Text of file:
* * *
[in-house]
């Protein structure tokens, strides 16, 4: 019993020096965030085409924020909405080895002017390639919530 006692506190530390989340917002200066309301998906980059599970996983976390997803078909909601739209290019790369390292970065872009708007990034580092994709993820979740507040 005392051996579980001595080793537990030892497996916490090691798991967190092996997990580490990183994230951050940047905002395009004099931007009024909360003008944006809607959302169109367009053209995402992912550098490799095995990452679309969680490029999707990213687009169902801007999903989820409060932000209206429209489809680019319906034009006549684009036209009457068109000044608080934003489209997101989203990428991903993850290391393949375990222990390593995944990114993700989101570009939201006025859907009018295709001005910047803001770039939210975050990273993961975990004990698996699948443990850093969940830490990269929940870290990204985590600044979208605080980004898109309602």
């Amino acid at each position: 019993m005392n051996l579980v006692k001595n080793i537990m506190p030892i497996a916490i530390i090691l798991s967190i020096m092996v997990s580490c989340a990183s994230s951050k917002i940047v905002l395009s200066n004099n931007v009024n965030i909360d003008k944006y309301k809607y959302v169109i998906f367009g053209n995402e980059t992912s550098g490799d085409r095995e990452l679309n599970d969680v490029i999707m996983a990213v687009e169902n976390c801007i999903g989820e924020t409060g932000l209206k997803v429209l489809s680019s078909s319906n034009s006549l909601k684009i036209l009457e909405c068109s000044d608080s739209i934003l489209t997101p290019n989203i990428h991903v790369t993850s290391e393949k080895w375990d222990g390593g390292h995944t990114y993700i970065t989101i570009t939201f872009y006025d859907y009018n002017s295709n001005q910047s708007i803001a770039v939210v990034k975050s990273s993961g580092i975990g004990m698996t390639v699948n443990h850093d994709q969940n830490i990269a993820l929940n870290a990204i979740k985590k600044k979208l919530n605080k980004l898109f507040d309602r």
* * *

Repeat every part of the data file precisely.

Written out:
[in-house]
């Protein structure tokens, strides 16, 4: 019993020096965030085409924020909405080895002017390639919530 006692506190530390989340917002200066309301998906980059599970996983976390997803078909909601739209290019790369390292970065872009708007990034580092994709993820979740507040 005392051996579980001595080793537990030892497996916490090691798991967190092996997990580490990183994230951050940047905002395009004099931007009024909360003008944006809607959302169109367009053209995402992912550098490799095995990452679309969680490029999707990213687009169902801007999903989820409060932000209206429209489809680019319906034009006549684009036209009457068109000044608080934003489209997101989203990428991903993850290391393949375990222990390593995944990114993700989101570009939201006025859907009018295709001005910047803001770039939210975050990273993961975990004990698996699948443990850093969940830490990269929940870290990204985590600044979208605080980004898109309602």
């Amino acid at each position: 019993m005392n051996l579980v006692k001595n080793i537990m506190p030892i497996a916490i530390i090691l798991s967190i020096m092996v997990s580490c989340a990183s994230s951050k917002i940047v905002l395009s200066n004099n931007v009024n965030i909360d003008k944006y309301k809607y959302v169109i998906f367009g053209n995402e980059t992912s550098g490799d085409r095995e990452l679309n599970d969680v490029i999707m996983a990213v687009e169902n976390c801007i999903g989820e924020t409060g932000l209206k997803v429209l489809s680019s078909s319906n034009s006549l909601k684009i036209l009457e909405c068109s000044d608080s739209i934003l489209t997101p290019n989203i990428h991903v790369t993850s290391e393949k080895w375990d222990g390593g390292h995944t990114y993700i970065t989101i570009t939201f872009y006025d859907y009018n002017s295709n001005q910047s708007i803001a770039v939210v990034k975050s990273s993961g580092i975990g004990m698996t390639v699948n443990h850093d994709q969940n830490i990269a993820l929940n870290a990204i979740k985590k600044k979208l919530n605080k980004l898109f507040d309602r």